Early learning organisations have welcomed a greater commitment to supporting early educators following the announcement of free university courses to upskill, but are concerned not everyone will be eligible.
The initiative will offer early years teachers free university courses to improve their skills and practices.
Early Childhood Australia, Tasmania Branch president Jo Walsh said the child care sector has once again been forgotten.
“ECA is disappointed that the government has failed to include or extend the initiative to those early childhood educators who are required to have the same degree in child care settings,” she said.
“A fair and equitable initiative, using tax payers money, would have included all educators and teachers working with children under five years old regardless of the setting in which they work.”
Currently child care centers with more than 25 children must have at least one qualified teacher.
“In 2020 this requirement will be increased to two degree qualified teachers in some services,” Ms Walsh said.
Minister for Education and Training Jeremy Rockliff said the initiative is part of the government's commitment to meet the National Quality Framework, something Ms Walsh said the education and care sector has been meeting since 2012.
“ECA supports the government’s commitment to ensuring that the teachers who are teaching our kindergarten children are able ... to meet the requirements of the National Quality Framework, which specifies that teachers who work in Kindergartens and other Early childhood settings should have a teaching degree with an early childhood specialisation,” she said.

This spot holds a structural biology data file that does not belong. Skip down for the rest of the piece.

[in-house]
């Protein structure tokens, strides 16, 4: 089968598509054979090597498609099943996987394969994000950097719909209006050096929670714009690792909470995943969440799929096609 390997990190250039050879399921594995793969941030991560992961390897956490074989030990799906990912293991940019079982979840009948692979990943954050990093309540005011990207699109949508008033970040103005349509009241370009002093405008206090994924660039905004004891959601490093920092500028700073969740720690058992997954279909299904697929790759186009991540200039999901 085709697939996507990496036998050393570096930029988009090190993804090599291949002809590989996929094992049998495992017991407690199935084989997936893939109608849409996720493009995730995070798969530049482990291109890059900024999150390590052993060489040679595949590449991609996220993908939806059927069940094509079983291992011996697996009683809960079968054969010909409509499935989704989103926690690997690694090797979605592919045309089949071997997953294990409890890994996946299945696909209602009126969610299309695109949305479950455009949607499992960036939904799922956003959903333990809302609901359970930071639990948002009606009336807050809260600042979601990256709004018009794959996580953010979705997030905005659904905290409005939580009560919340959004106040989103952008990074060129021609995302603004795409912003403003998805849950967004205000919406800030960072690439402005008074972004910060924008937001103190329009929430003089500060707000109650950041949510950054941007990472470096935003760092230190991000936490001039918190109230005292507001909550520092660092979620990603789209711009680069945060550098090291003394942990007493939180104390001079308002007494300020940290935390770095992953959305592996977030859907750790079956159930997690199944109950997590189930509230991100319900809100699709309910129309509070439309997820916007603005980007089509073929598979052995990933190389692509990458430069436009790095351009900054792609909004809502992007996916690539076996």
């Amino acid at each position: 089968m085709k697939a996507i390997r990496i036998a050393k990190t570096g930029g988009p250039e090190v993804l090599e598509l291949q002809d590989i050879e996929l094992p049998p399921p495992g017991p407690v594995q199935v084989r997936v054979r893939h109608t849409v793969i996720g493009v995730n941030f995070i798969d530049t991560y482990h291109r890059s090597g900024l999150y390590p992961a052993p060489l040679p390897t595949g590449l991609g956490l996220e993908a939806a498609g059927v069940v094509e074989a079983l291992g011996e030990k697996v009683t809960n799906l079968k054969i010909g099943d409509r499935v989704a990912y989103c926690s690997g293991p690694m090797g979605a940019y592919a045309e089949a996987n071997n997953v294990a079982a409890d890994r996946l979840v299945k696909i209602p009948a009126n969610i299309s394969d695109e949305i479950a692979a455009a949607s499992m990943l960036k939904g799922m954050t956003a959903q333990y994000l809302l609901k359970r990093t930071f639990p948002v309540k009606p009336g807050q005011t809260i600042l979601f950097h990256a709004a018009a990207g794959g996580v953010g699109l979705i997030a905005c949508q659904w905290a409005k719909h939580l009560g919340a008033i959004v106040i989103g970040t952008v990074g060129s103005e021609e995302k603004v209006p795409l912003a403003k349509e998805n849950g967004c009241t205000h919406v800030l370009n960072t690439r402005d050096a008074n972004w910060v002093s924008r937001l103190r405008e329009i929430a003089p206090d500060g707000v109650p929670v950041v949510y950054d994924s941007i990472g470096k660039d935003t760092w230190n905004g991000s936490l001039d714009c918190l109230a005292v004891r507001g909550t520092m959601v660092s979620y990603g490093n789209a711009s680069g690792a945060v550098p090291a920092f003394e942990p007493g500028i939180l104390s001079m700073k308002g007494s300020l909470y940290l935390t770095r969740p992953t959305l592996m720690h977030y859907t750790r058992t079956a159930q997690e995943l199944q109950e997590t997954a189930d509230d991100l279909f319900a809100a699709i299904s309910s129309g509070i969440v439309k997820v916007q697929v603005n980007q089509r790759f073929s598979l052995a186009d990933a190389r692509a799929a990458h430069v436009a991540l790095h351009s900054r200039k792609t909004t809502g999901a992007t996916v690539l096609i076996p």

“This is something that was introduced in 2012, so it is positive the Tasmanian Government has now moved to make this a reality in their Schools.”
Early Childhood Educators of Tasmania president Annette Davey welcomes the initiative, but also hopes it has a broader application.
“One would hope that … this would be available not just to kindergarten teachers but also teachers on prep,” she said.
Mr Rockliff said, “Prep teachers will also be eligible for the initiative, however our initial priority is our kindergarten teachers, to ensure that they are all four year qualified early childhood specialists.
“This aligns with the requirements of the National Quality Standards, which all kindergartens will be formally assessed against from 2020.”
Ms Davey said more qualified teachers will result in greater learning outcomes for children.
“Research tells us that the most important component of a child’s learning in early childhood centres or classrooms is the qualification of the educator,” she said.
The initiative is part of preparation for plans to lower the school starting age voluntarily.